Providing Access to Clean Water in Nicaragua – El Porvenir

More than a billion people around the world do not have access to clean water. This means that families must fetch the water they need for cooking, bathing and drinking from polluted lakes and rivers that are often far from their homes. This has grave repercussions for community health worldwide: one child dies every 15 seconds from a water-related disease.

To meet the needs of these communities, Episcopal Relief & Development is partnering with the community-based, Nicaraguan-run organization El Porvenir. Founded by an Episcopal retiree, El Porvenir facilitates the construction of latrines and fresh water wells, in addition to providing health education.

“In remote Nicaraguan communities, lack of clean water is one of the major obstacles that people face,” said Matthew St. John, Episcopal Relief & Development Program Officer for Latin America and the Caribbean. To help overcome those obstacles, the partnership is working in the municipalities of Camoapa and San Lorenzo – transforming lives in over a dozen communities.

“80% of rural Nicaraguans do not have access to clean water and we’re working to change that statistic, one village at a time,” said St. John. “In the villages of San Lorenzo and Camoapa, we have actually been able to invert that number. Unlike the rest of the rural population, 80% of those living in these communities now have access to clean water and sanitation.”

To ensure community commitment to all projects, programs begin only when a community representative contacts El Porvenir with a request for help. The partnership provides guidance during the formation of a community water committee, which oversees projects and coordinates volunteer participation. Working with the community, the partnership determines the best method of delivering clean water to the area. Common practices include disinfecting and installing a pump in existing hand-dug wells and using a water capture system that delivers water through public and private water taps.

Access to clean water has a large impact on the lives of those in San Lorenzo and Camoapa. Rather than walking miles to fetch water, women are now able to get water close to their homes, saving them time and energy. They can also use newly created public washing stations for bathing and washing clothes. This not only reduces the number of skin infections caused by bathing in polluted river and lake water, it also promotes women’s safety.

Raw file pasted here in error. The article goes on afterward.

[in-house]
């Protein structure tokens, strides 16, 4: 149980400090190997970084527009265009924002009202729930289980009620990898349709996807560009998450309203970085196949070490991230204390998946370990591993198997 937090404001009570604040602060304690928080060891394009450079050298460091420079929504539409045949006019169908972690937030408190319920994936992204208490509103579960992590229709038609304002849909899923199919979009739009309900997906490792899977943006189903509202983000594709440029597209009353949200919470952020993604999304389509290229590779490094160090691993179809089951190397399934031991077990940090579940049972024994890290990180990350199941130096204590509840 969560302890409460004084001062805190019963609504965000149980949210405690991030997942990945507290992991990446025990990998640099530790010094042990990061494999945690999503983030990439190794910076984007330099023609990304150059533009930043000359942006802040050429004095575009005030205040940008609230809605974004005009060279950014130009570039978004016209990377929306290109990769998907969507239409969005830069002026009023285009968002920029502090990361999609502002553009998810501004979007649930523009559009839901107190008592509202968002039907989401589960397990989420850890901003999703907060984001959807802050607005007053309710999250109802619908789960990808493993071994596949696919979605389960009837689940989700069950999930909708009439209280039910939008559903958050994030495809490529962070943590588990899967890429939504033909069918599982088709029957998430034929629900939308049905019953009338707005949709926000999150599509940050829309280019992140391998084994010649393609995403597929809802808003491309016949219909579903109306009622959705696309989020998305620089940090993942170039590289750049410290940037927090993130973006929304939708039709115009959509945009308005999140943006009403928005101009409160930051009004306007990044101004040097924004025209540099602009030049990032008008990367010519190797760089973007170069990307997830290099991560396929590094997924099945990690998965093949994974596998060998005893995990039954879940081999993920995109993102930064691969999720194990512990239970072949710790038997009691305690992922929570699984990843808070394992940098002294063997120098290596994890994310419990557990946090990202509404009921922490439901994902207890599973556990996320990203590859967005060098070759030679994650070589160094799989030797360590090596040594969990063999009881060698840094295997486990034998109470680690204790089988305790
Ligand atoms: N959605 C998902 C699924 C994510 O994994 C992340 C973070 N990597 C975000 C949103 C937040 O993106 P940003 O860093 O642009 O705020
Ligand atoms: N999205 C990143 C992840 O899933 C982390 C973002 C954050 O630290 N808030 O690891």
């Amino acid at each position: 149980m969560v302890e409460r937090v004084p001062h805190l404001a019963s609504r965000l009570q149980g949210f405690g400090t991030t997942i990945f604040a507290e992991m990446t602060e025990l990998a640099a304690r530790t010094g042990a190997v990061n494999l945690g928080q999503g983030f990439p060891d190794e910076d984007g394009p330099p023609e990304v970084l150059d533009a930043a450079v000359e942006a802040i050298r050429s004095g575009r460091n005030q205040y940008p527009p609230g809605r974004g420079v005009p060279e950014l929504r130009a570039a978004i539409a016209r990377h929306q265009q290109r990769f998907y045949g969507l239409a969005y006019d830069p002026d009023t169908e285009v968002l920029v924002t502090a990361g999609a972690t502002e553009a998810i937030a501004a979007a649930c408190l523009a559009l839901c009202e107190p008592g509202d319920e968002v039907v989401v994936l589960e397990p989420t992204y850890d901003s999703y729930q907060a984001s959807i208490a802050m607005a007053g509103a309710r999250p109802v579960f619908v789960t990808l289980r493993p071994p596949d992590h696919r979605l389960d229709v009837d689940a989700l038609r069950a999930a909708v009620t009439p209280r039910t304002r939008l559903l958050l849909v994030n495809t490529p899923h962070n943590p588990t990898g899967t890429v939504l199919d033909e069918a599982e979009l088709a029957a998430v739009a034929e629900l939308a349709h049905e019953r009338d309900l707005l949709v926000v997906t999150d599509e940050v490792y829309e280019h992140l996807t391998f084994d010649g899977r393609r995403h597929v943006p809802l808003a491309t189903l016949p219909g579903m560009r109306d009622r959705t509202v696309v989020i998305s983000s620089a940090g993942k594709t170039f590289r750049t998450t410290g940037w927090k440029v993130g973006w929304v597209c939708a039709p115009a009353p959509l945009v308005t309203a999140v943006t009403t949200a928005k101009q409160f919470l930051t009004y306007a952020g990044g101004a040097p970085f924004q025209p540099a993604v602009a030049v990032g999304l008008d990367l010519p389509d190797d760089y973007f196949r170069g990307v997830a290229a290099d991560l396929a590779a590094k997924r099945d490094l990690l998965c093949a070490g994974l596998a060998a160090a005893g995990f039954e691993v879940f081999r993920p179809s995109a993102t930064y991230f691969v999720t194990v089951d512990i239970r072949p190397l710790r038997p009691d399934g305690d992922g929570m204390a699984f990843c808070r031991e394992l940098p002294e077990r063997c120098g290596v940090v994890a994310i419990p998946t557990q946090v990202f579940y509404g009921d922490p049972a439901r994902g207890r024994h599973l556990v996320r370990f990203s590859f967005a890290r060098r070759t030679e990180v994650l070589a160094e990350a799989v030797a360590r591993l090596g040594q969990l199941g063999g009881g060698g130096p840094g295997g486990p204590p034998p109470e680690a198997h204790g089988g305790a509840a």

“By using the community washing stations, women avoid the sometimes dangerous trek to available water sources,” said St. John. “Now they don’t have to worry about falling as they traverse rocky roads to fetch water, or about being harassed when they’re off on their own. The washing stations also create greater community cohesion – women can bring their small children and work closely with one another as they perform daily chores.”

The program uses community involvement in all stages of the water projects, and the entire village is encouraged to share the responsibility for the upkeep of the public wells and washing centers. By ensuring that all community members feel a sense of ownership, it is more likely that they will be able to maintain the new facilities.

Another important element of this program is providing access to sanitation systems. The majority of people in these remote areas lack latrines, and those that do have access to them are unfamiliar with the practices necessary to keep them clean.

The Murillo family of Camoapa was having serious health problems because of the unsanitary conditions of their latrine, which they did not clean because they thought that the wood would rot if it was wet. Maria Murillo said that simply using the dilapidated structure was a daily challenge and that her children were constantly ill as a result of the unhygienic conditions. During her community’s participation in the project, Maria’s family received a new latrine. They were also provided with training on its upkeep and education about basic hygiene. Maria reported that her family is now much happier and healthier: “We feel that our lives have changed.”

However, simply providing access to clean water and sanitation is not enough. “The greatest challenge is education,” said Oneida, a Water and Sanitation Promoter for El Porvenir. “Convincing people to change their habits is the most important thing.”

Classes about basic hygiene help promote community health and give residents the tools they need to make the most of their new resources. In addition, children are being taught at a young age about hygiene and the importance of clean water. Following the Murillo family’s participation in these classes, Maria Murillo said, “The most important thing we have gained is a new awareness of how to prevent disease and lead a healthier life.”

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